First there was Kriminal, and then there was Killing. Both were skeleton – garbed sadistic anti – heroes that entertained Italian comic fans, in the ‘grand’ tradition of Fantômas and Diabolik (though offering a much more visceral – some might say gratuitous – experience).
Where this Italian semi – sensation most concerns us, however, is how the character became the star of a series of films in Turkey. Re – christened KiLiNK by the copyright – conscious Turkish film industry of the late 1960s, his adventures often included science-fiction elements, and the occasional subtle but frank social critique that we’ve come to appreciate in Turkish entertainment.
The first film, Kilink Istanbul’da (Kilink in Istanbul) pits our (anti-) hero against Superman – – in this case, is the divinely empowered son of a scientist. The ‘adaptations’ don’t end there; Superman says “Shazam” to transform and wears a mask that could easily be from Adam West’s wardrobe. While the film is a goldmine for fans of kitschy ultraviolence and sleazy sexuality (Baba looks like she got her hair from ElegantWigs.com after someone had worn one of their synthetic fiber wigs while toasting marshmallows over a huge bonfire and the fibers had partially melted.). Kilink in Istanbul is also a must – see for those die hard fanatic fans of films that lurk on the borders of Turkish sci-fi.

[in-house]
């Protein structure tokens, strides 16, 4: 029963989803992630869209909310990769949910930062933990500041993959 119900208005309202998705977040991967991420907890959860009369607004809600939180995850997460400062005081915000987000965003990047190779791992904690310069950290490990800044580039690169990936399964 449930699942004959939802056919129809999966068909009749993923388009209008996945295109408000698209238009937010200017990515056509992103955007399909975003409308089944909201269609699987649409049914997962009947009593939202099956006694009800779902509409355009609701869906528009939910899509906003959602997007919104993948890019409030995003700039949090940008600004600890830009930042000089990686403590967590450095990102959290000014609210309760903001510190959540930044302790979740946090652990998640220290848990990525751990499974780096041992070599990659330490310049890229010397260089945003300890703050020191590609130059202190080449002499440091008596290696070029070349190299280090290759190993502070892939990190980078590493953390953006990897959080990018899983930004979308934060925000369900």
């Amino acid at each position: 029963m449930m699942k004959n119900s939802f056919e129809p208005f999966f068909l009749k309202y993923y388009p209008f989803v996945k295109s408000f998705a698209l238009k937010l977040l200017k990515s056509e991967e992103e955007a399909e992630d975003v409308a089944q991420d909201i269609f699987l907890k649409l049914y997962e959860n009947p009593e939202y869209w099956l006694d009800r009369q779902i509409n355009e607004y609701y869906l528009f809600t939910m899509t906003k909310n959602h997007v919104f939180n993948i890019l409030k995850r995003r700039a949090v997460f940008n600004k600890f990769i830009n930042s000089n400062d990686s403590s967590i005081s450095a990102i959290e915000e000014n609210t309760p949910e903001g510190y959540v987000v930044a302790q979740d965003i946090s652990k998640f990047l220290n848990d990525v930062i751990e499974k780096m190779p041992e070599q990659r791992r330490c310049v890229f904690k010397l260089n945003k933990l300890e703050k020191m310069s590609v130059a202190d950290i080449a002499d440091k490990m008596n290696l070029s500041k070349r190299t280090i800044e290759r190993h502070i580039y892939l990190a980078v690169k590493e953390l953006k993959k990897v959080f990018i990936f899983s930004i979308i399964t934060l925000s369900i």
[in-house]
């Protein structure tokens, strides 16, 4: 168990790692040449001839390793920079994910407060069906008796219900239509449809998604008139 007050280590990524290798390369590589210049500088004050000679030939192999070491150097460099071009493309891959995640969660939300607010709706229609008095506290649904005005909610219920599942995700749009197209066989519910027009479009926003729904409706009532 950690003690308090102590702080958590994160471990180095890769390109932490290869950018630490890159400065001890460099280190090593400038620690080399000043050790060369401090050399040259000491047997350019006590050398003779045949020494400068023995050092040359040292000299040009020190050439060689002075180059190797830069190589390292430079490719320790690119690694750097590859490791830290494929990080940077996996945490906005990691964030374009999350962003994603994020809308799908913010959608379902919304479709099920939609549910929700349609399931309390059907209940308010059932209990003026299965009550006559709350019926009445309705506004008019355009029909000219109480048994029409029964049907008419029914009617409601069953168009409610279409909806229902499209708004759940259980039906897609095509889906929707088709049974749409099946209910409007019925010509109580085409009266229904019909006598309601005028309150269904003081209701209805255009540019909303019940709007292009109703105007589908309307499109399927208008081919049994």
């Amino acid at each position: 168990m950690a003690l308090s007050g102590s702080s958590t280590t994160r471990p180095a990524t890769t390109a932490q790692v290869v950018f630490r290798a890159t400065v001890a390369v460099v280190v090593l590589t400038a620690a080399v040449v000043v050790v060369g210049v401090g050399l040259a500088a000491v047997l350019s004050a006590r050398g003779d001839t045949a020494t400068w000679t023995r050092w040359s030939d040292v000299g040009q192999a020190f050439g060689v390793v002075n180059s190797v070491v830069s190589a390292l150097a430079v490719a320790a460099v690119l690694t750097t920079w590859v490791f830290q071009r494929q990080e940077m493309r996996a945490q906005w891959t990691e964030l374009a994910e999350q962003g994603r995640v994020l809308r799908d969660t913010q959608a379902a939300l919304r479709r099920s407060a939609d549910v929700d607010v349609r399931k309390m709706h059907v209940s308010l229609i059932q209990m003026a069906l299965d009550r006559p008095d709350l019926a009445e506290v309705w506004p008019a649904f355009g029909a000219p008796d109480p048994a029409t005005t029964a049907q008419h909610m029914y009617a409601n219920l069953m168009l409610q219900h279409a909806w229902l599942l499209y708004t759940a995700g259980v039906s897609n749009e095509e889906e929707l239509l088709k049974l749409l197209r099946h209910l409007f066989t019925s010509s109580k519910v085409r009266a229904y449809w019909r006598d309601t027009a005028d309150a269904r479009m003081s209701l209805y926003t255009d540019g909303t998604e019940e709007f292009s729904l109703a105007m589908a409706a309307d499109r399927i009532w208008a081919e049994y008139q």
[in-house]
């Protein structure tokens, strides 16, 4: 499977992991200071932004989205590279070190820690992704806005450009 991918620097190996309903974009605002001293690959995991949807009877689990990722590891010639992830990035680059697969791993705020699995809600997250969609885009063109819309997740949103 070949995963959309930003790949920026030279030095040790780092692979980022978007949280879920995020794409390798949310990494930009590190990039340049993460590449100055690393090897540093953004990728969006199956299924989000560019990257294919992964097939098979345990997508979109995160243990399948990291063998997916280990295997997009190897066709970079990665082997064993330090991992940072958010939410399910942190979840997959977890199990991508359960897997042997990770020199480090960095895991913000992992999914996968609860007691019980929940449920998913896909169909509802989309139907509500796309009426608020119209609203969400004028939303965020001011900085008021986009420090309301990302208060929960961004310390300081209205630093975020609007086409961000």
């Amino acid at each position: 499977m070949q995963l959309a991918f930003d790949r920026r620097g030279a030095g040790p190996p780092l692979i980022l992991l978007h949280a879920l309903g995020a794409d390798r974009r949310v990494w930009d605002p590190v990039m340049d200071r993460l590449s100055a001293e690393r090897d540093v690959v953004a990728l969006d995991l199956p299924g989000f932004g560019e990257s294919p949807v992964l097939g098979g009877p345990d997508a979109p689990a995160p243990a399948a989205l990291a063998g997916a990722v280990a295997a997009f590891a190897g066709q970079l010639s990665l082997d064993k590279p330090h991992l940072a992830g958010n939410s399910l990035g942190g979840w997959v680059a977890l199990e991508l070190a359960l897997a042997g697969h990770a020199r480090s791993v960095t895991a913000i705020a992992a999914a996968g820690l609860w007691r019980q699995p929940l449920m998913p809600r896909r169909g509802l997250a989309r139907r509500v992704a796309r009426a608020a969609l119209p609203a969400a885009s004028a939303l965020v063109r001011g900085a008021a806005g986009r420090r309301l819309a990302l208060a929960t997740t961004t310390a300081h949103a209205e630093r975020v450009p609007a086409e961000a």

The sequel, Kilink uçan adama karsi (Kilink versus the Flying Man), is concerned with Superman’s further efforts to bring Kilink to justice (or at least, revenge). Kilink continues to resemble more of a stereotypical James Bond villain than the criminal vigilante of the fumetti, but provides plenty of sci-fi – tinged action and scenes that you’ll either hate or hate yourself for loving.
Kilink soy ve öldür (Kilink Strip and Kill, the best or worst title yet) maintains the serial-like continuity but turns the focus away from the Kilink vs. Superman conflict, instead featuring Kilink’s characteristic machinations and mayhem in a race to recover microfilm and money. This installment may have been an attempt to make the character slightly more ‘mainstream’, as there is relatively less nastiness overall, and our readers may also be turned off by the lack of science – fiction elements (it’s really more of a James Bond vs. Gangsters movie, right down to the unauthorized John Barry soundtrack). Not as highly recommended, but still very worthwhile.
The subsequent installments of the series are harder to find, but well worth the search as they get more and more ludicrous with every new direction. Enjoy western themes, Frankenstein, Mandrake, and more delicious copyright infringement than you can shake a cease-and-desist order at:
Cango Olum Suvarisi (1967)
Kilink Caniler Krali (1967)
Kilink Frankestayn’a karsi (1967)
Kilink Oluler Konusmaz (1967)
Saskin Hafiye Kilink’e karsi (1967)
Kilink Olum Saciyor (1971)
Killing Kolsuz Kahraman’a Karsi (1975)
Collector’s note: If you happen upon any of the (very rare) movie posters or lobby cards for any of these films, you might have found a valuable collector’s item. Ralph Deluca is an expert appraiser for these types of memorabilia and can help you sell old movie posters you happen upon to his collector clientele. Many of these posters were printed in extremely small runs, and therefore are exceptionally rare, making them highly valued by those who are knowledgeable. If you’d like to get an old poster evaluated, search for “Ralph Deluca” and submit your request on his site.